Our 2016 outlook has largely been on target. We projected the following possibility at that time:
Risk On, 2016
a. A potential fourth wave in stocks is likely to bottom in 2016
b. Key commodities are approaching their Fibonacci moments in 2016 for a potential low.
Stocks did find a significant low in February 2016 and SPX rose nearly 26% to its December 2016 high. Gold bottomed in late 2015 and advanced 28.5% to its 2016 high. WTI crude oil has more than doubled since its February 2016 low.
In contrast to 2016, the outlook for 2017 is more ambiguous due to the lack of structural clarity (See below). Thus, it is even more prudent to consider the bull and bear cases in stocks, bonds, USD and gold.
The advance for SP500 since its Feb 2016 low lacks the typical profile of an impulse wave (Chart S1). This introduces a number of interesting implications on the post March 2009 bull market (Chart S2).
[pink] The potential 5th wave advance is of a lower degree, namely wave (5) of wave . The proposed wave (5)-up is likely to conclude soon, to be followed by wave -down.
[blue or red] Wave  pullback is still in progress. 2017 should see a retest of the 2016 lows.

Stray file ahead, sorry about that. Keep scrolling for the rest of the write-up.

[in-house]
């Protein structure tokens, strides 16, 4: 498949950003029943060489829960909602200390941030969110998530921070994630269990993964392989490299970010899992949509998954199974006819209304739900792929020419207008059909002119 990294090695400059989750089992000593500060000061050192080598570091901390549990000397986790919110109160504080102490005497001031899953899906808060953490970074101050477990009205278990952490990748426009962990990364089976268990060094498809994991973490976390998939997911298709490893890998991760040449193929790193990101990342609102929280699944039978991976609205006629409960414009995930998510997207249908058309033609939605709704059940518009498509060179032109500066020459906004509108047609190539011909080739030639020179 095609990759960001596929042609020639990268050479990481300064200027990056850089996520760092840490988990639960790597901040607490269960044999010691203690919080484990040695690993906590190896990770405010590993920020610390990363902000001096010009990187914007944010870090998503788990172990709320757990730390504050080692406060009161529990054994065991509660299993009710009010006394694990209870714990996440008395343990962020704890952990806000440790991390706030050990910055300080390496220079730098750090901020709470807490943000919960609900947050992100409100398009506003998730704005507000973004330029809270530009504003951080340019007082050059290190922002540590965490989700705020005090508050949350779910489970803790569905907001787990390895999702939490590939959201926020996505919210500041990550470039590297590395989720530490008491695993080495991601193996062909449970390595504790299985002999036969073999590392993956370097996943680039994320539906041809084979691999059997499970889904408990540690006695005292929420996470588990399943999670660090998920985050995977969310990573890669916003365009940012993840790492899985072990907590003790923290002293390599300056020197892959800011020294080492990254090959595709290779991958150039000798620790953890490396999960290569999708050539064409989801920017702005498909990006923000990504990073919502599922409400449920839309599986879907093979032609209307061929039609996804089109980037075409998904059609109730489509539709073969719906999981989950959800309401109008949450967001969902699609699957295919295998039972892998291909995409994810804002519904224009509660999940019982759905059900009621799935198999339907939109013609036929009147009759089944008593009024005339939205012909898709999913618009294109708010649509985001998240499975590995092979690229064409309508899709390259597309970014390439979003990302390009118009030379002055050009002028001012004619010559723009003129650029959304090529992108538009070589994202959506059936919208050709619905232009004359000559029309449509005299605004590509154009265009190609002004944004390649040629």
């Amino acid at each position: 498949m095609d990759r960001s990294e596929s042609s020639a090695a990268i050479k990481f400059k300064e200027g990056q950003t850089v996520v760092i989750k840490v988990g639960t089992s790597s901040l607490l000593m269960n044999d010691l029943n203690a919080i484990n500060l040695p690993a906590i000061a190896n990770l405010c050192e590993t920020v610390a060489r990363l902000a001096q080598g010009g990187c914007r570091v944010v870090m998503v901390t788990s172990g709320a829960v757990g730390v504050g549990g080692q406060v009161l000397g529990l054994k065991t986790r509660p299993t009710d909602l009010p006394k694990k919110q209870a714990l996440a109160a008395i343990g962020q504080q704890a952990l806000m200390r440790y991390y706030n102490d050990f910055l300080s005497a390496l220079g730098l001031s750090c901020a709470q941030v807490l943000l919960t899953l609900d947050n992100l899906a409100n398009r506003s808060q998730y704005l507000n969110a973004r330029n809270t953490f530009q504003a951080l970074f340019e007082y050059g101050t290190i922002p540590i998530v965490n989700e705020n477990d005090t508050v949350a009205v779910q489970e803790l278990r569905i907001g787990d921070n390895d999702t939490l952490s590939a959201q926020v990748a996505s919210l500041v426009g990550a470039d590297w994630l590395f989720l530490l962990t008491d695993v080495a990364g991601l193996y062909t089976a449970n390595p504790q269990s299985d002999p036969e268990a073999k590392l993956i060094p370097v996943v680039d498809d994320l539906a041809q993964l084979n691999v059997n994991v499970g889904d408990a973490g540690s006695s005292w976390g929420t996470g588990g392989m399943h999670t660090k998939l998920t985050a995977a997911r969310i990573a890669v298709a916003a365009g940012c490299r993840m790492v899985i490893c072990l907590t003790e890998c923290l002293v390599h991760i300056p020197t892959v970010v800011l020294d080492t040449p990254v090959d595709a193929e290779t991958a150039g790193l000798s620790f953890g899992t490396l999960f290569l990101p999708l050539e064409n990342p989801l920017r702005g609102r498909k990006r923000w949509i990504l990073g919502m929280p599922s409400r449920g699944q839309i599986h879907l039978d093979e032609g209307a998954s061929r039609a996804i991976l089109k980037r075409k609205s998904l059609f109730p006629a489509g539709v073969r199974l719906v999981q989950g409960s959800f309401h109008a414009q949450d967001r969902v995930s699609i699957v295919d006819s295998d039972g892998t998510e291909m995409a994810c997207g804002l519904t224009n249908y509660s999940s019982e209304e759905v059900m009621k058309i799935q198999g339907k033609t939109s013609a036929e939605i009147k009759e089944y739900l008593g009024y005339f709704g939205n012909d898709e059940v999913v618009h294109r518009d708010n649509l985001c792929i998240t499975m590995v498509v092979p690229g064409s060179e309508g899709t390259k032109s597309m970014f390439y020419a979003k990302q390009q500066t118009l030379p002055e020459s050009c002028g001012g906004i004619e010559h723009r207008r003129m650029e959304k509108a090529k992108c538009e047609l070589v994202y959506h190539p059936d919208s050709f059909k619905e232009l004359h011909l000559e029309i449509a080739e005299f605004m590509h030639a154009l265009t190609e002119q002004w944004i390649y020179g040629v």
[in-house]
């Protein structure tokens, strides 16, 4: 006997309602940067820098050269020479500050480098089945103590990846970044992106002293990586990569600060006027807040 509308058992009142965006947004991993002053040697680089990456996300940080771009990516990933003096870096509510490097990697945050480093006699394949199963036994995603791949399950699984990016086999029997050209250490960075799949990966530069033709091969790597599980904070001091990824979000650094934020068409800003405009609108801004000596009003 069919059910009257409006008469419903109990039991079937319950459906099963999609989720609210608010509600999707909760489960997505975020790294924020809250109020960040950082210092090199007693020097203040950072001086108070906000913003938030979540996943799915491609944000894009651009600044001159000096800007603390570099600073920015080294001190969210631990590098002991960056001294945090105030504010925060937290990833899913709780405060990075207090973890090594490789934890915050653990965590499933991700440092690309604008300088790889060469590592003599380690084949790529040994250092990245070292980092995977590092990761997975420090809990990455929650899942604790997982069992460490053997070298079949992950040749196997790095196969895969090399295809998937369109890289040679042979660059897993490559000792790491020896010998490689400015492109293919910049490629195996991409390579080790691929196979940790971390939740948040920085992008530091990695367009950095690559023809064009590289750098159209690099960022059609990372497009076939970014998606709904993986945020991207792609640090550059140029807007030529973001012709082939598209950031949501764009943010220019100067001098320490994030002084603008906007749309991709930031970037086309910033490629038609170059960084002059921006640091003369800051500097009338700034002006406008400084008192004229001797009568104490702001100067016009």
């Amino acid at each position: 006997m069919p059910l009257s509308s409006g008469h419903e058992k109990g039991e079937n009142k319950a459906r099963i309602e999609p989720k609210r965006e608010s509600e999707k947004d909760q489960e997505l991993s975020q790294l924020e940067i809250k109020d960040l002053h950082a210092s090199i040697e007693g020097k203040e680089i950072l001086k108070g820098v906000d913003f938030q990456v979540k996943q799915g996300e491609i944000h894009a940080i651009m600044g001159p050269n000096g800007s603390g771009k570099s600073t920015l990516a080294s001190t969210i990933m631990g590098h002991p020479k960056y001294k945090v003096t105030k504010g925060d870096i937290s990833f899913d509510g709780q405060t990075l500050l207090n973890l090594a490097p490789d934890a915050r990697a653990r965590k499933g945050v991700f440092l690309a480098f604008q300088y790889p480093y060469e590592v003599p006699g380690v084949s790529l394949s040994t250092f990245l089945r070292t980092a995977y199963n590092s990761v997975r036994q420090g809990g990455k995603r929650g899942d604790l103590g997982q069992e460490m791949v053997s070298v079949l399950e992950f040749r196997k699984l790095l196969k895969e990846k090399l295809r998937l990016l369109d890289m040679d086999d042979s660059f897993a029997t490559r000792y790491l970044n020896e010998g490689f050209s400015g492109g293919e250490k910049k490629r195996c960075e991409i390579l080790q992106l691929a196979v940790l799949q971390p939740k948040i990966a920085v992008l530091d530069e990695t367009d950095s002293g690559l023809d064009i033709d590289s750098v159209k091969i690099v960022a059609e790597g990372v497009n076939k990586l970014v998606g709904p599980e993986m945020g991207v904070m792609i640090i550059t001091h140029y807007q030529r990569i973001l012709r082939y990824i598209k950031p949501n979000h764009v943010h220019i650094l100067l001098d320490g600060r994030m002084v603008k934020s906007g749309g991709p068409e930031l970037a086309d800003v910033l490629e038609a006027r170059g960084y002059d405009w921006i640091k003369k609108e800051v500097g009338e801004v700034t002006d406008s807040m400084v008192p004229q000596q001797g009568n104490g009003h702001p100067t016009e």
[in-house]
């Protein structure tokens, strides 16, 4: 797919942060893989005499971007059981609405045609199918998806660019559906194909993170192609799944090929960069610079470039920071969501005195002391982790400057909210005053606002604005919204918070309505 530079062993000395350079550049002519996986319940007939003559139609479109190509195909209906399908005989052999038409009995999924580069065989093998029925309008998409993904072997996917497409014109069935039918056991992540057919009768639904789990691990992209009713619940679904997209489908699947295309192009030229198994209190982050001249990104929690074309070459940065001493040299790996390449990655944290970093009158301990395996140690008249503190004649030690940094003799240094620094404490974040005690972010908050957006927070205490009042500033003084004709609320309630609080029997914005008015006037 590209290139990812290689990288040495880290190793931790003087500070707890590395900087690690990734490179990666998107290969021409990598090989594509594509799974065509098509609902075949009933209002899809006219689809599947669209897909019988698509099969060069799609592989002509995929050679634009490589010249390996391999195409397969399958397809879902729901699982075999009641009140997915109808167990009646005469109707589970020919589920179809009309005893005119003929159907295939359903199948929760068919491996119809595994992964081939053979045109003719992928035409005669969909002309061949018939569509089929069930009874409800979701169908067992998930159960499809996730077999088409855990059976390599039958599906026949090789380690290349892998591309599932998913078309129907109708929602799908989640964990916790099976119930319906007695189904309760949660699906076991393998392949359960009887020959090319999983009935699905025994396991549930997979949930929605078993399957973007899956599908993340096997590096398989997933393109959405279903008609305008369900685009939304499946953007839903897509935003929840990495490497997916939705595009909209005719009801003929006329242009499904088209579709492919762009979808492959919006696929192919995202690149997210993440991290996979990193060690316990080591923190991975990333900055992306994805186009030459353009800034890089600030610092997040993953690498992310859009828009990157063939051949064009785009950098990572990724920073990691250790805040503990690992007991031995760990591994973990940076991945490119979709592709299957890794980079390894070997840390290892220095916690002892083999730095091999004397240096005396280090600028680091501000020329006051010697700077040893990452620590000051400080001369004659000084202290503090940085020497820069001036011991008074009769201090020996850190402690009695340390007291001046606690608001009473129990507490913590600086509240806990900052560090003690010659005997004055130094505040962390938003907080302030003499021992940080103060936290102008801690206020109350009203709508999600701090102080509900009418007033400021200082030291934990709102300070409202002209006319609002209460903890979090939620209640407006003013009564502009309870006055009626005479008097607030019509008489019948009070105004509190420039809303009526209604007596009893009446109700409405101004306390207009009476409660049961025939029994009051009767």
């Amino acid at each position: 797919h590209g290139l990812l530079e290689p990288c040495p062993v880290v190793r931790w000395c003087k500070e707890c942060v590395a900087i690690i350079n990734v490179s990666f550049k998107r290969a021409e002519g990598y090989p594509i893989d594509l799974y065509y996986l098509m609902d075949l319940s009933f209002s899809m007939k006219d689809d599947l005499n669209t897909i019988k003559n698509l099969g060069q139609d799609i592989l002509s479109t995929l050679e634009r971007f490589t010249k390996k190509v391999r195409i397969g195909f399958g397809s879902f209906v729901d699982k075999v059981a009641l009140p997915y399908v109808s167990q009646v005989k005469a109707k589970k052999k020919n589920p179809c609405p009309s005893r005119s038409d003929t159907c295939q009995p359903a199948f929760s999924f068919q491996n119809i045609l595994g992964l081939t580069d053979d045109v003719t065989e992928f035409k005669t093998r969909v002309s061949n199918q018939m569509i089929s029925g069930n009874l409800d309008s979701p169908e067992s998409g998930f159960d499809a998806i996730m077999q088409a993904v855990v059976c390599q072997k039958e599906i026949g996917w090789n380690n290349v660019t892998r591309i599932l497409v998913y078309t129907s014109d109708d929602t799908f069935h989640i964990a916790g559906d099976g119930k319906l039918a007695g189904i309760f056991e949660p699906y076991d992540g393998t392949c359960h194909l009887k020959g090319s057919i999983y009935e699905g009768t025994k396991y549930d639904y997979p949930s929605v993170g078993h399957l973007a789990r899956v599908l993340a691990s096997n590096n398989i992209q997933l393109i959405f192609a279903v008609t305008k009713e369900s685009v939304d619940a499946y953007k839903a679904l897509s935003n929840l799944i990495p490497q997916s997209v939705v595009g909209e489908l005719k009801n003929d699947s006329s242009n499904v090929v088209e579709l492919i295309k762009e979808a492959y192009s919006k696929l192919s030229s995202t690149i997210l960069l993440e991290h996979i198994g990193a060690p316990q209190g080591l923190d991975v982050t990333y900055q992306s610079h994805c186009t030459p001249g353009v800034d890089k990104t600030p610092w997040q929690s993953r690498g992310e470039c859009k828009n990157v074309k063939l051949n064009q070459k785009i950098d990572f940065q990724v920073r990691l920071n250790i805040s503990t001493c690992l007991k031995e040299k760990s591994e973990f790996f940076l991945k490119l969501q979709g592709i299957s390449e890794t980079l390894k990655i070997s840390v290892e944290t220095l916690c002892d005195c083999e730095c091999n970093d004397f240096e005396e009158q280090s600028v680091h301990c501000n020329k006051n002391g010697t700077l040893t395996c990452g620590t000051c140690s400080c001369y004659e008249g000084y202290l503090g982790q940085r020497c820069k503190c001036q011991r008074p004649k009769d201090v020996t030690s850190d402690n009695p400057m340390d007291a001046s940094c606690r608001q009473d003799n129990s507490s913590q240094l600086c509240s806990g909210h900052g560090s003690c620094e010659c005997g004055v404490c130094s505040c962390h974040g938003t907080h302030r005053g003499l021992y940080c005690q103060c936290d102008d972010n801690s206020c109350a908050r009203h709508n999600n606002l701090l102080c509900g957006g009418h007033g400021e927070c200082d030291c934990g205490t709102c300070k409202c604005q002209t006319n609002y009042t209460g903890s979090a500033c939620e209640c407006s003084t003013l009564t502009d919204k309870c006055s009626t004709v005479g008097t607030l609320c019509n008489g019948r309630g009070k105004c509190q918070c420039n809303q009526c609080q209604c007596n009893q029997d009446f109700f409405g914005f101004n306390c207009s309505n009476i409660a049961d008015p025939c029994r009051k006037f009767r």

[green] Wave -up tracing out an ending-diagonal-triangle. Wave  will reach time-equality with wave  in March/April, which marks a Fibonacci 8-year duration of the current bull run.
Despite the surge in long-term interest rates, much uncertainty remains regarding whether the large interest rate cycle has indeed turned up. For example, Chart B1 highlights a couple of paths where long-term rates can stay lower for longer. Chart B2 tracks the nearly 1% rise in 10-year yields based on the possibility of an impulse-wave or a corrective wave.
The USD index is at a key resistance zone - a Fibonacci 0.618 retrace, end of a potential flat (red) or a small-degree five-wave advance (blue) (Chart $1). While the USD index can continue to advance significantly (green), a pullback (blue) or a reversal (red) should not surprise.
We suspect that one of the two tracking scenarios will likely to play out in 2017 (Chart G1). Both scenarios suggest that the bear market in gold prices since 2011 may not be over. Chart G2 tracks the roller-coaster ride in Gold prices since it's 2016 low.